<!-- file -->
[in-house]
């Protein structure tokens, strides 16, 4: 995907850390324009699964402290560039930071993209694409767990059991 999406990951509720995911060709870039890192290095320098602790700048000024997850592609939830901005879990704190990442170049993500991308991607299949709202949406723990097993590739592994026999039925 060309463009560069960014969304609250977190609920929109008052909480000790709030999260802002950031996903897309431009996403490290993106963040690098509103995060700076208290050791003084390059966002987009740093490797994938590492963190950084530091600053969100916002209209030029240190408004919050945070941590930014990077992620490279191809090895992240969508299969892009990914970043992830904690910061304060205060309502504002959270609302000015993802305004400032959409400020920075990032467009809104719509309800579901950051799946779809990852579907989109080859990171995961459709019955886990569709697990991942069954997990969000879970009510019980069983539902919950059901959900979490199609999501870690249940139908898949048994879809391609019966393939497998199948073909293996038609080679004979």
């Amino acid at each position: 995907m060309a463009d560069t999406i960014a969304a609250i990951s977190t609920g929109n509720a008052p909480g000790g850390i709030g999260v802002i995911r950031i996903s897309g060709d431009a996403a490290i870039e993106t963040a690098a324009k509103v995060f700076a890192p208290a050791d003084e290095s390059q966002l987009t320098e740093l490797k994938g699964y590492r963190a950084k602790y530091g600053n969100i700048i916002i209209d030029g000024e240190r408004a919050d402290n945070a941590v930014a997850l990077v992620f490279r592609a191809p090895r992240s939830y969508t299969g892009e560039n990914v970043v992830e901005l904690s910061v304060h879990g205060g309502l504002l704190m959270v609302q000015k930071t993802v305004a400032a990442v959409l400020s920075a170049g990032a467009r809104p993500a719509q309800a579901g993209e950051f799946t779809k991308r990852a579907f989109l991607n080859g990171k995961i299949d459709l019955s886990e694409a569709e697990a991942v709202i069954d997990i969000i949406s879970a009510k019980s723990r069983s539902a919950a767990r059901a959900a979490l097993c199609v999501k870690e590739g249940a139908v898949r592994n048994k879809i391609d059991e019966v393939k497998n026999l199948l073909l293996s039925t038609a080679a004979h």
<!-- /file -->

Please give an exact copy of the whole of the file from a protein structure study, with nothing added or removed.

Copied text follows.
[in-house]
């Protein structure tokens, strides 16, 4: 995907850390324009699964402290560039930071993209694409767990059991 999406990951509720995911060709870039890192290095320098602790700048000024997850592609939830901005879990704190990442170049993500991308991607299949709202949406723990097993590739592994026999039925 060309463009560069960014969304609250977190609920929109008052909480000790709030999260802002950031996903897309431009996403490290993106963040690098509103995060700076208290050791003084390059966002987009740093490797994938590492963190950084530091600053969100916002209209030029240190408004919050945070941590930014990077992620490279191809090895992240969508299969892009990914970043992830904690910061304060205060309502504002959270609302000015993802305004400032959409400020920075990032467009809104719509309800579901950051799946779809990852579907989109080859990171995961459709019955886990569709697990991942069954997990969000879970009510019980069983539902919950059901959900979490199609999501870690249940139908898949048994879809391609019966393939497998199948073909293996038609080679004979």
């Amino acid at each position: 995907m060309a463009d560069t999406i960014a969304a609250i990951s977190t609920g929109n509720a008052p909480g000790g850390i709030g999260v802002i995911r950031i996903s897309g060709d431009a996403a490290i870039e993106t963040a690098a324009k509103v995060f700076a890192p208290a050791d003084e290095s390059q966002l987009t320098e740093l490797k994938g699964y590492r963190a950084k602790y530091g600053n969100i700048i916002i209209d030029g000024e240190r408004a919050d402290n945070a941590v930014a997850l990077v992620f490279r592609a191809p090895r992240s939830y969508t299969g892009e560039n990914v970043v992830e901005l904690s910061v304060h879990g205060g309502l504002l704190m959270v609302q000015k930071t993802v305004a400032a990442v959409l400020s920075a170049g990032a467009r809104p993500a719509q309800a579901g993209e950051f799946t779809k991308r990852a579907f989109l991607n080859g990171k995961i299949d459709l019955s886990e694409a569709e697990a991942v709202i069954d997990i969000i949406s879970a009510k019980s723990r069983s539902a919950a767990r059901a959900a979490l097993c199609v999501k870690e590739g249940a139908v898949r592994n048994k879809i391609d059991e019966v393939k497998n026999l199948l073909l293996s039925t038609a080679a004979h």